While the upper house of Parliament, the Senate, easily backed the law Thursday morning, there has been fierce criticism of the plans on the left and far right in the more powerful lower house, the National Assembly, which is set to vote on the bill later in the day. Even the backing of some center-right lawmakers who initially appeared largely supportive of Macron’s plans is unclear.
At stake is not only one of Macron’s signature projects, but also his ability to govern the country more broadly. Citing a government source, French TV network BFM suggested Wednesday night that Macron might opt to dissolve Parliament if lawmakers vote against the law, triggering snap legislative elections.
Prime Minister Élisabeth Borne could also try to pass the changes with executive powers — either before the vote today or, if parliament votes against the law, at some later point. But in response, lawmakers could then seek to topple her government with a vote of no confidence. Neither of these possibilities would end Macron’s presidency, but they could pose a major challenge to his ability to implement his plans over the next four years.
Macron has been pushing for changes to the country’s pension system since he was elected in 2017, as a way to shore up the financial position of a graying society and keep France competitive.
France has a lower minimum retirement age than many of its European neighbors, where laws similar to the one proposed by Macron have prompted less divisive debates. Germany, for instance, is preparing for an increase in the retirement age from 65 to 67, and lawmakers there have faced little public backlash.
Average life expectancy in France has increased by around three years over the past two decades, according to the Organization for Economic Cooperation and Development. Macron and his allies argue that the retirement age needs to reflect that, if the country wants to preserve a welfare system that relies on a sufficiently large base of working-age contributors.
The effective labor market exit age of men is almost three years lower in France than the European Union’s average, the OECD says. When accounting for differences in life expectancy, French men can expect to spend about 24 years of their lives in retirement, compared to about 19 years in the United States and across the European Union.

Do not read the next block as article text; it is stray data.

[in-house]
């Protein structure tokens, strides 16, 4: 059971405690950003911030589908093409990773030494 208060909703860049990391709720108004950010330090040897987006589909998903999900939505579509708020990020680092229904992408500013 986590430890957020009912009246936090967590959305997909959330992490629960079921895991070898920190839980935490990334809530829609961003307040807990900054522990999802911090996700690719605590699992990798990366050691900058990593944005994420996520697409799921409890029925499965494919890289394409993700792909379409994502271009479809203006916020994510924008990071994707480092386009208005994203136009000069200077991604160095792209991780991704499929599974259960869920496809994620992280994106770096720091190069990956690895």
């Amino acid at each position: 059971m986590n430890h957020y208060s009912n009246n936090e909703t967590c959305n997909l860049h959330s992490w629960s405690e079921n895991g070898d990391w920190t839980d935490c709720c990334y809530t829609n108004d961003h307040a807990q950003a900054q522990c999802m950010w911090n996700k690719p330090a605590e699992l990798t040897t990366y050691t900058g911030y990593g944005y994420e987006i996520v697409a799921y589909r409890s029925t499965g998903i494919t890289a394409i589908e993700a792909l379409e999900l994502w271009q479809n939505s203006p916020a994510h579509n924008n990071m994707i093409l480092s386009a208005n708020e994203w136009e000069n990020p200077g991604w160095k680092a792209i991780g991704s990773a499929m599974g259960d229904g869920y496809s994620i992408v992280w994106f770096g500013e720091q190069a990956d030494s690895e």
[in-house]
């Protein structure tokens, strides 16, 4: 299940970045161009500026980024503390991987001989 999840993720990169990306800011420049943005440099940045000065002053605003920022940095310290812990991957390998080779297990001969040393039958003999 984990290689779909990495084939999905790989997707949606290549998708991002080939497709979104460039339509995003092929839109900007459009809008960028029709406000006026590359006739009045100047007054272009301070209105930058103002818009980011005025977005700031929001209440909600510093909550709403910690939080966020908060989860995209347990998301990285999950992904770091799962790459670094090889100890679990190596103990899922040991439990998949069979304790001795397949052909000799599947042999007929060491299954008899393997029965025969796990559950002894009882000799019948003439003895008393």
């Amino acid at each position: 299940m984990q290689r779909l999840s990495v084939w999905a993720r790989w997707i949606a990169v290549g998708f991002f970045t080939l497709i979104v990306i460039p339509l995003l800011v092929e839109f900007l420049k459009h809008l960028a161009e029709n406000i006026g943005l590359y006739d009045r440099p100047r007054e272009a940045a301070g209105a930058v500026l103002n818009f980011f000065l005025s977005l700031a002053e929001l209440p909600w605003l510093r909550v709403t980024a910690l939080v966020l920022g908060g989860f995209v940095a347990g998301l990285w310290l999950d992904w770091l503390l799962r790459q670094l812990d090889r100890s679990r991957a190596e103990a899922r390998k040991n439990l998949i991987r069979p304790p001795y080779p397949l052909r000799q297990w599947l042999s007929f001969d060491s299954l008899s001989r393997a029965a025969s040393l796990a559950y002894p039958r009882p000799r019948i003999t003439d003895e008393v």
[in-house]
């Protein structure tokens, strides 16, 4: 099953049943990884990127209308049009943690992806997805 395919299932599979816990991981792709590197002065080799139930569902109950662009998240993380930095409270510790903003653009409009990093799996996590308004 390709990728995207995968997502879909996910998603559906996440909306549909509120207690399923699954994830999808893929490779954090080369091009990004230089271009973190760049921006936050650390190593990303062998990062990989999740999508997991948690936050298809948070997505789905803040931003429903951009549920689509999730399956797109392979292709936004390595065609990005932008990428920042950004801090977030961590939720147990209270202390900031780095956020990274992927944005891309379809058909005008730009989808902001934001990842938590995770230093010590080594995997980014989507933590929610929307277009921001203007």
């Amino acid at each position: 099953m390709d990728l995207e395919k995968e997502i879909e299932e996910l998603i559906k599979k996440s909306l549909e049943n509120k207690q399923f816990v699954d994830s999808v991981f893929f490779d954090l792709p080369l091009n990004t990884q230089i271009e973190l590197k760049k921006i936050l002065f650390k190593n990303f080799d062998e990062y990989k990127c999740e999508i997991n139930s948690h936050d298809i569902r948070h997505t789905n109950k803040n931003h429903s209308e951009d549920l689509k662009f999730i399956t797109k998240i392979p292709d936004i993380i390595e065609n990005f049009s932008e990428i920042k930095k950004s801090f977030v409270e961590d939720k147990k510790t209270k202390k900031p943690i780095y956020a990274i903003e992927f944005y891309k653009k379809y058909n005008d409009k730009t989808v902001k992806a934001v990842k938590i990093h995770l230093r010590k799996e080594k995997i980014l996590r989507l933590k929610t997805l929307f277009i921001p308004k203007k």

Opponents of an increase in the French retirement age counter that the advantages of workers are the result of hard-won battles with consecutive governments and touch the core of the country’s national identity.
Working conditions in France have deteriorated significantly over the past decades, they say, and the fierce resistance against Macron’s project is also driven by a growing disconnect between the French and their attachment to their jobs. Instead of raising the retirement age, the government should increase salaries and address precarious working conditions among many young and some elderly workers, unions argue.
Striking French workers dispute that they want a right to ‘laziness’
If implemented, France’s new rules would progressively raise the retirement age, with the proposed new minimum of 64 years expected to be reached by 2030. But the months-long focus on working conditions of older employees may also result in improvements, advocates of the plans say.
Amid mounting concerns over practices of some French companies, which have a reputation for pushing their employees into unemployment just years before reaching the retirement age, the government has promised more scrutiny.
Unsatisfied with such promises, in recent weeks, all of France’s key trade unions called for joint strikes for the first time in Macron’s presidency. Strikes have disrupted railway traffic for over a week, and they have resulted in the suspension of flights in and out of the country.
In Paris, mountains of trash bags piled up in the streets in recent days after sanitary workers joined the strike action. But Wednesday, there were some signs that the protests appeared to be running out of steam. Authorities counted fewer than 40,000 protesters in Paris on Wednesday, compared to 80,000 over a week ago.
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Macron abandoned an earlier effort to change the retirement age during his first term, following widespread protests in 2019 and 2020 and amid the beginning of the covid-19 pandemic.
This time, the stakes are higher, however. If Macron fails to have his law passed on Thursday and subsequently opts for snap elections, “it is not guaranteed that the presidential majority will emerge strengthened,” said Anne-Charlène Bezzina, a constitutional law expert.